Why is mobile a good approach against deepfakes?


As digitalization moves forward, security remains a top priority for businesses and consumers alike. It's where EU regulations really shine, setting an international standard for service providers. But in reality, as regulatory measures progress, so do fraudsters. Since 2019, the amount of deepfakes on the internet increases at a fast pace. It mainly affects politics and the entertainment industry, but also causes a big threat to trust service providers. Fake accounts and legal commitments are a dangerous combination, and avoiding it takes more and more effort every year.


Even so, when it comes to remote services, having only good security measures doesn't cut it. "In the end it’s all about user experience and ease of use. That's purely where the game is", notes ZealiD's CPO and COO Tomas Zuoza. There are more than 200 qualified trust service providers in Europe today. All of them face eIDAS regulation, but do so in different ways. There is a wide range of tools and solutions that they use for identity verification. These include one-time passwords, cryptographic keys, pin codes, notarius publicus (physical identification via a notary), and so on. But as the need for fully remote services grows on, having manual steps with physical presence in the onboarding process is just not efficient any more.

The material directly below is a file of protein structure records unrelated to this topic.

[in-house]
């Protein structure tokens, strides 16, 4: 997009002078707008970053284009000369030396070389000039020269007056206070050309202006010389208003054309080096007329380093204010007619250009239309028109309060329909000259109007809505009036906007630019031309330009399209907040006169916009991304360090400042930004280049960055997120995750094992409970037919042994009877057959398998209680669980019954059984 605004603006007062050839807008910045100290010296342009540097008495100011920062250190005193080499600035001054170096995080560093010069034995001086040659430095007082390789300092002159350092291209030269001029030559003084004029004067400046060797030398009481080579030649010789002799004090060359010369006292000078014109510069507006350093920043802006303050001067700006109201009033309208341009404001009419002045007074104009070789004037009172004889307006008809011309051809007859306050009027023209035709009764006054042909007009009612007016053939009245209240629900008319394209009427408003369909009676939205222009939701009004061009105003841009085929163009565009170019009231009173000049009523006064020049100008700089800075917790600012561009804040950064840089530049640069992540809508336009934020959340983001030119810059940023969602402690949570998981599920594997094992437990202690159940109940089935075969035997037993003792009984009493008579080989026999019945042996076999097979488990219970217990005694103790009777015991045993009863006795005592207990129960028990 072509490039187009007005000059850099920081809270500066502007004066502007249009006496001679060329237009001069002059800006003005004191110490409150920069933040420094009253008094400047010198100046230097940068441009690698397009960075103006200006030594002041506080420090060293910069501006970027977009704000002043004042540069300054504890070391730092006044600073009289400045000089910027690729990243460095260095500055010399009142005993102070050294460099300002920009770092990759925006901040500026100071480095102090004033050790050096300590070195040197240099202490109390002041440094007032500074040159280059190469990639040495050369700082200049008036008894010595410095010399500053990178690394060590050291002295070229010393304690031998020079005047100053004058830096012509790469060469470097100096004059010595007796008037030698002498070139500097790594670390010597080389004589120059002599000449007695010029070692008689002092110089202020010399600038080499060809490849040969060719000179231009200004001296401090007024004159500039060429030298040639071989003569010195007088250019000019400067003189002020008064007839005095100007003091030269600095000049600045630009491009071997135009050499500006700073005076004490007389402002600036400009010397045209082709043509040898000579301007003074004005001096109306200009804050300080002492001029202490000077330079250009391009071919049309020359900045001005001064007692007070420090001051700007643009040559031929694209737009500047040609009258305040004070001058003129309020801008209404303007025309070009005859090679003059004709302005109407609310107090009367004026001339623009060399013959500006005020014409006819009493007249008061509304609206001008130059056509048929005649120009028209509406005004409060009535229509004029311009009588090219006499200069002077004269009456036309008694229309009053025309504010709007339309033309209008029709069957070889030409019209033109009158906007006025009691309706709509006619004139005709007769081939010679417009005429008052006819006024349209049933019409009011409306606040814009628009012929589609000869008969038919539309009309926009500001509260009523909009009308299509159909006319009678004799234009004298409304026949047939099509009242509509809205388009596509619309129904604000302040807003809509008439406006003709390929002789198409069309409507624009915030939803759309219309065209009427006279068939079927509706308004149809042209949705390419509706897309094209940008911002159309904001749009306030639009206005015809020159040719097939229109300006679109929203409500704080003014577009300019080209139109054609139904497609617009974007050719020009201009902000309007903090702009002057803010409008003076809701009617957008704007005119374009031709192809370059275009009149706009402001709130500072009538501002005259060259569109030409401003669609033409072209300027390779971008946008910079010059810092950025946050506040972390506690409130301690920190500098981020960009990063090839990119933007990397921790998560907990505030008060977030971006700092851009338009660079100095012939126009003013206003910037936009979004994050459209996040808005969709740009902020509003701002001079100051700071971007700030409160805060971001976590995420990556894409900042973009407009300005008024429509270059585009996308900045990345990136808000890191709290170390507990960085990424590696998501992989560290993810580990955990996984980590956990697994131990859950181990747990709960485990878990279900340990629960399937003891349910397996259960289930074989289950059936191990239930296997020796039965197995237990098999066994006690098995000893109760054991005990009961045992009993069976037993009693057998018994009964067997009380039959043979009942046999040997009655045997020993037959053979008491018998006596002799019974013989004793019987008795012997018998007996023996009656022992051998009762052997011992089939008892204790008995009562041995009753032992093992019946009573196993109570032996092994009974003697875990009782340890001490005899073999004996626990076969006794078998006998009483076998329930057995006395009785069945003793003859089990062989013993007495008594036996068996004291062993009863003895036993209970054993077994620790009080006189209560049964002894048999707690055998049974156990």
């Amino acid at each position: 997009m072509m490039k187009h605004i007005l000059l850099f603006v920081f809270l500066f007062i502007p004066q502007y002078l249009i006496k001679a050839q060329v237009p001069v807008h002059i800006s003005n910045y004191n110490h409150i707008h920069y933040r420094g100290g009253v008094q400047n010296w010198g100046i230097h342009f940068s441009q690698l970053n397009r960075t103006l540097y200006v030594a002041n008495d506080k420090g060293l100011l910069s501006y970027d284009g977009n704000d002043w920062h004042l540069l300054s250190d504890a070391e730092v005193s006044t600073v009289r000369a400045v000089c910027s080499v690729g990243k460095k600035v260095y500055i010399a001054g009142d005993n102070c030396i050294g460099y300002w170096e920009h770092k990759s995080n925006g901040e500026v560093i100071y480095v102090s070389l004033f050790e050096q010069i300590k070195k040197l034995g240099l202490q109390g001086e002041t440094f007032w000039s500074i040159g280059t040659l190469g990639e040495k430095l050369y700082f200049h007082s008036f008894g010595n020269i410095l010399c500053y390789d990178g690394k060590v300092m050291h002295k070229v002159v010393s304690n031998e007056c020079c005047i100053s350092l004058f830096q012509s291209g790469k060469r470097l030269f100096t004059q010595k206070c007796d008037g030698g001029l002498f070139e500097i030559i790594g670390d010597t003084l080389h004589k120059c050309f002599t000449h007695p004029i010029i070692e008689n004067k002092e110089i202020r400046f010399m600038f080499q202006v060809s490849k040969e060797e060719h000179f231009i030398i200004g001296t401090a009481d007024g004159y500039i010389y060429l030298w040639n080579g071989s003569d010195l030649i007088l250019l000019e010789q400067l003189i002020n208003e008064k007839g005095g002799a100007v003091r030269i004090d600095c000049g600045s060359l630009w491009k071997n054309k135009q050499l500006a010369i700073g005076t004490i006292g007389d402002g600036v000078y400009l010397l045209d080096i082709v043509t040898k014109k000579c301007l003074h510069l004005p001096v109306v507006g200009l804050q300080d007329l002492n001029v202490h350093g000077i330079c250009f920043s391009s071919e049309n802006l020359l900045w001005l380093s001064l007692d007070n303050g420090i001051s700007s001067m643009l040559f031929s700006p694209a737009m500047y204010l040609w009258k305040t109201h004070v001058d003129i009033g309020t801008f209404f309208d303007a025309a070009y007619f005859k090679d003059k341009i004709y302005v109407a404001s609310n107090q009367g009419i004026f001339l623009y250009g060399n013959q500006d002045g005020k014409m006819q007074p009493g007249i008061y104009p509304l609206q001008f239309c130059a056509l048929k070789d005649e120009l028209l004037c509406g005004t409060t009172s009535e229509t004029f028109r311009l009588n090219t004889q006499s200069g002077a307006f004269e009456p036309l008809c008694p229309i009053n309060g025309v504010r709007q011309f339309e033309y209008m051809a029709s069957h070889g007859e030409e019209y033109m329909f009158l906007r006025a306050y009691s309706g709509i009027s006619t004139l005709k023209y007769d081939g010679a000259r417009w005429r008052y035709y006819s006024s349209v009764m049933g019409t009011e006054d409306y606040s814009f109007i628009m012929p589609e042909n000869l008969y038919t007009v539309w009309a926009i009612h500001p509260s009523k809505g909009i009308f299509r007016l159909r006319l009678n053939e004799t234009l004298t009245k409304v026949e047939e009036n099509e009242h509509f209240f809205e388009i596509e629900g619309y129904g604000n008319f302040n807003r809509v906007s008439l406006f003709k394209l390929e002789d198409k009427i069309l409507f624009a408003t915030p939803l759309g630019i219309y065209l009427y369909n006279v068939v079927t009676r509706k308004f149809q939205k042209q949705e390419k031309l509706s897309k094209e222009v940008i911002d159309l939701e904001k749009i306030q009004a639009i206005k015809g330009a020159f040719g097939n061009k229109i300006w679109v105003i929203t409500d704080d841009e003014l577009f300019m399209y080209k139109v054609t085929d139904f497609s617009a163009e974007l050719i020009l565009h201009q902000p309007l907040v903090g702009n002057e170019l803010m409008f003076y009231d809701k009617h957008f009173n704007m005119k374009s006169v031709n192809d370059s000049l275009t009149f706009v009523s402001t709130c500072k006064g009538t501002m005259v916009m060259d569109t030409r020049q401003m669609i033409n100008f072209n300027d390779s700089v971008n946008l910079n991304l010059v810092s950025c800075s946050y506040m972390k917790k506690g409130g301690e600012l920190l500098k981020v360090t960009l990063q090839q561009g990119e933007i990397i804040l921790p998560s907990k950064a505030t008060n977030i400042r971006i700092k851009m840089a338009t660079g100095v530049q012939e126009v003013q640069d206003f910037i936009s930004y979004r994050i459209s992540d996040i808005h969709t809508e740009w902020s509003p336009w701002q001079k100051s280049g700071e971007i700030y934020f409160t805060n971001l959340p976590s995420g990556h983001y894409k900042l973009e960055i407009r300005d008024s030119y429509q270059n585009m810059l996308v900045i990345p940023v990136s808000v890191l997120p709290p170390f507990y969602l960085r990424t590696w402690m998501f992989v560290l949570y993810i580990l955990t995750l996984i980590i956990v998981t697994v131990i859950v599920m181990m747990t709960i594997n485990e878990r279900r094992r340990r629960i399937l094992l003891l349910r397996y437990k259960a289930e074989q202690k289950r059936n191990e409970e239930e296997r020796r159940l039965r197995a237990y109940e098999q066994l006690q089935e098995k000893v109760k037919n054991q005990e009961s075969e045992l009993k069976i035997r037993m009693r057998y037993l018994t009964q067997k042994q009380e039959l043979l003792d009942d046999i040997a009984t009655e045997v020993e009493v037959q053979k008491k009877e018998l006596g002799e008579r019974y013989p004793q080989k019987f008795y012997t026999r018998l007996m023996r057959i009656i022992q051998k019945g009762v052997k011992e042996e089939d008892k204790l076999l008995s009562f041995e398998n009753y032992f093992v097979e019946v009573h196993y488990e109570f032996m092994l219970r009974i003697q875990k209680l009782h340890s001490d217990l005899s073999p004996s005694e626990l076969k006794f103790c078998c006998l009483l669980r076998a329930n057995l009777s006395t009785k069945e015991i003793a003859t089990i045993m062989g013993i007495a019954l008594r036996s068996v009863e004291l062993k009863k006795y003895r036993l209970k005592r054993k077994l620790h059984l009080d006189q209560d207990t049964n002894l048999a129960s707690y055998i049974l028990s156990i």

"Many companies are still relying on paper processes, and the idea to send their customer to a notarius publicus in another city sounds acceptable to them. Whereas for us the point is that we want the user to be happy. We see that as a core value, so we enable the user to onboard quickly and easily from their home", remarks our Security Officer Robert Hoffmann. In the case of ZealiD, a solution that combines high security standards and user focus, is a mobile app. From A to Z, our onboarding process and user journeys rely on a smartphone - a device that most of us own and use on a daily basis.


But the advantage of driving identity verification in an app extends beyond user experience. Both Tomas and Robert agree that, compared to a laptop or a desktop, a smartphone is a powerful security tool. Taking advantage of its perks can help service providers detect and prevent the use of deepfakes in the onboarding process.